Was Napoleon a Warmonger?



Was Napoleon a Warmonger?

Napoleon is famous for being one of history’s great generals and is often pointed at as being a notable example of a warmonger. But what does this mean? Is it true? A quick look at some definitions of the word show a warmonger to be one who advocates aggression to others and attempts or encourages war.

On the face of it that seems like a description that can be attributed to Napoleon, however when we dig a little deeper the picture can become a bit muddier.

If we take the definition of warmonger simply as being the aggressor then we can objectively look at how many conflicts were started by Napoleon and how many were started by the various coalitions against him. First we will look at the campaigns that I will attribute to Napoleon as an aggressor:

Napoleon as the Aggressor

Campaigns for the French Revolutionary Wars 1796-1799 

It is a bit hard to blame Napoleon for the outset of these wars as he was just a general and not in charge of the French State during this period. As such the foreign policy decisions of the French Revolutionary government cannot be placed solely at his feet as evidence of him being a warmonger.

On the flip side, both the Italian campaign of 1796-7 and the Egyptian campaign of 1798-99 were dreamed up by, planned for and executed by Napoleon.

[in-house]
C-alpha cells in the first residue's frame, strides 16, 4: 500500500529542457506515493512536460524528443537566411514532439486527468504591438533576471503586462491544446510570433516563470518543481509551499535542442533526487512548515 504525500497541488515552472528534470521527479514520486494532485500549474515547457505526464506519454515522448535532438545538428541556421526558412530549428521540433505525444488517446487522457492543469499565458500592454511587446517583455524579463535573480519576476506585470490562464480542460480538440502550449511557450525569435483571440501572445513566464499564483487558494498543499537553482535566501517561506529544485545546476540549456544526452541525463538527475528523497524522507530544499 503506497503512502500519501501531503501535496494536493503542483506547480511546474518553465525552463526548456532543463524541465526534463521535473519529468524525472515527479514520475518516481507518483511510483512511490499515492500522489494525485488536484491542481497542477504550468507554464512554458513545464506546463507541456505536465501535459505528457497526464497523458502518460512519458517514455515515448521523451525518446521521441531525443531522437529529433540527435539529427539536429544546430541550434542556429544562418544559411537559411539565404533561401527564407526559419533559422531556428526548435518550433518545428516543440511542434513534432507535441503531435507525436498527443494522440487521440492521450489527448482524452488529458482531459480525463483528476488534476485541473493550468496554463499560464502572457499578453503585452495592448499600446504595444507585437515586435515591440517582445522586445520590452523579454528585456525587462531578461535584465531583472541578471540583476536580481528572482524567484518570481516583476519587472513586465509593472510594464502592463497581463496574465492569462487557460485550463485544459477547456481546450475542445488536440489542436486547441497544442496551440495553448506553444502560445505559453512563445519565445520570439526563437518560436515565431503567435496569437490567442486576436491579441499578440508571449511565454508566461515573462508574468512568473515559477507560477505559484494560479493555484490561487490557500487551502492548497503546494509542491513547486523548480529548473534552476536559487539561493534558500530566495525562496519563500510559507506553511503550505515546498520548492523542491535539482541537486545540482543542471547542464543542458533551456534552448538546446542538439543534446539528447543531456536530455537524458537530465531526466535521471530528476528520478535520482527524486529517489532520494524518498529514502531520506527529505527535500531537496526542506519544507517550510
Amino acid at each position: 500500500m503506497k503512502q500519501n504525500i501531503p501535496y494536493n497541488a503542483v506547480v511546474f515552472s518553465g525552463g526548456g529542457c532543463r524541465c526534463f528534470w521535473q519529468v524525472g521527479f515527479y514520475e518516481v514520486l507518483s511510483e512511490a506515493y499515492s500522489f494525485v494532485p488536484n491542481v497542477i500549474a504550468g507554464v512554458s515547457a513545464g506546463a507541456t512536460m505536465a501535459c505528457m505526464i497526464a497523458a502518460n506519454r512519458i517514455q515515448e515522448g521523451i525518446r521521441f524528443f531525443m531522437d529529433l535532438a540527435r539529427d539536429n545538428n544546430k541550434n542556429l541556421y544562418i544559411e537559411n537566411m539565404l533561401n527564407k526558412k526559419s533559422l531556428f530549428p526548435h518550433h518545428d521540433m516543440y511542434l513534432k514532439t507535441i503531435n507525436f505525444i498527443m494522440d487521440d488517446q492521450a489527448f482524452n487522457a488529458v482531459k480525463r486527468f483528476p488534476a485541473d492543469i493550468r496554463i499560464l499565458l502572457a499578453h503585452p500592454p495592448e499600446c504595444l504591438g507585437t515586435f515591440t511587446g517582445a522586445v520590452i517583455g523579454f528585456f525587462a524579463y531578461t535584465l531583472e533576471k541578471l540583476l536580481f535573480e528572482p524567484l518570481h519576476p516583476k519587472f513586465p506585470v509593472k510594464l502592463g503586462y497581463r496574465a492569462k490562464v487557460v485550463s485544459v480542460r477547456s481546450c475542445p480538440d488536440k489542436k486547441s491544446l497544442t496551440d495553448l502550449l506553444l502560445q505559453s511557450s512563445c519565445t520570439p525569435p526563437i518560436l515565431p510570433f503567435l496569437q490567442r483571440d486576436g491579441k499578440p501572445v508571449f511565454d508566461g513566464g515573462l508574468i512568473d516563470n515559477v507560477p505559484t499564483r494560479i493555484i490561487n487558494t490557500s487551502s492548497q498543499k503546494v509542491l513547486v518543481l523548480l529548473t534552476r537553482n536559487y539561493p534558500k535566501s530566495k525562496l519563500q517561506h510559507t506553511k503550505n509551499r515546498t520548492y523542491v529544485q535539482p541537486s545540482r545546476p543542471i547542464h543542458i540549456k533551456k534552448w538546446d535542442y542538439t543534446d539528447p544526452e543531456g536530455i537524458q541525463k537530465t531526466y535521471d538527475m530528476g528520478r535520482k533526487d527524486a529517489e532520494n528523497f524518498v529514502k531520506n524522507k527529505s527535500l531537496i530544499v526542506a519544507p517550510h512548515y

First Italian Campaign 1796-7

Battle of Arcola

“The Road to Rivoli” by Martin Boycott-Browngives an excellent understanding of the situation in Italy and how Napoleon came to be the strategic planner for the activities taking place in that theatre.

By looking at correspondence for the period of 1794-5 when Napoleon was attached as a general of artillery to the Army of Italy we can see that he positively encouraged a much more aggressive action than the commander in chief at the time Schérer. His time in the Bureau Topographique also saw him undertaking some extensive planning for aggressive actions which he greatly advocated for the Italian campaign and which he would put into practice when he became its commander in chief.

So while Napoleon did not start the war of the First Coalition he certainly planned for an aggressive campaign in the Italian theatre which was at the time a relatively dormant part of the wider war.

Egyptian Campaign 1798-99

battle of the pyramids

For an in depth look at the origins and the actions of the Egyptian campaign I recommend a look at “Napoleon in Egypt” by Paul Strathern. On discussion here is the often brought up “Oriental Complex” that it is assumed that Napoleon had with suggestions that he wished to follow in the footsteps of Alexander the Great.

Whether or not this is true it is undeniable that Napoleon pushed for the Egyptian campaign, selling it as a way to strike further at British Colonies in India by using Egypt as a springboard. It would be way to put pressure on Britain and draw their navies and armies further apart.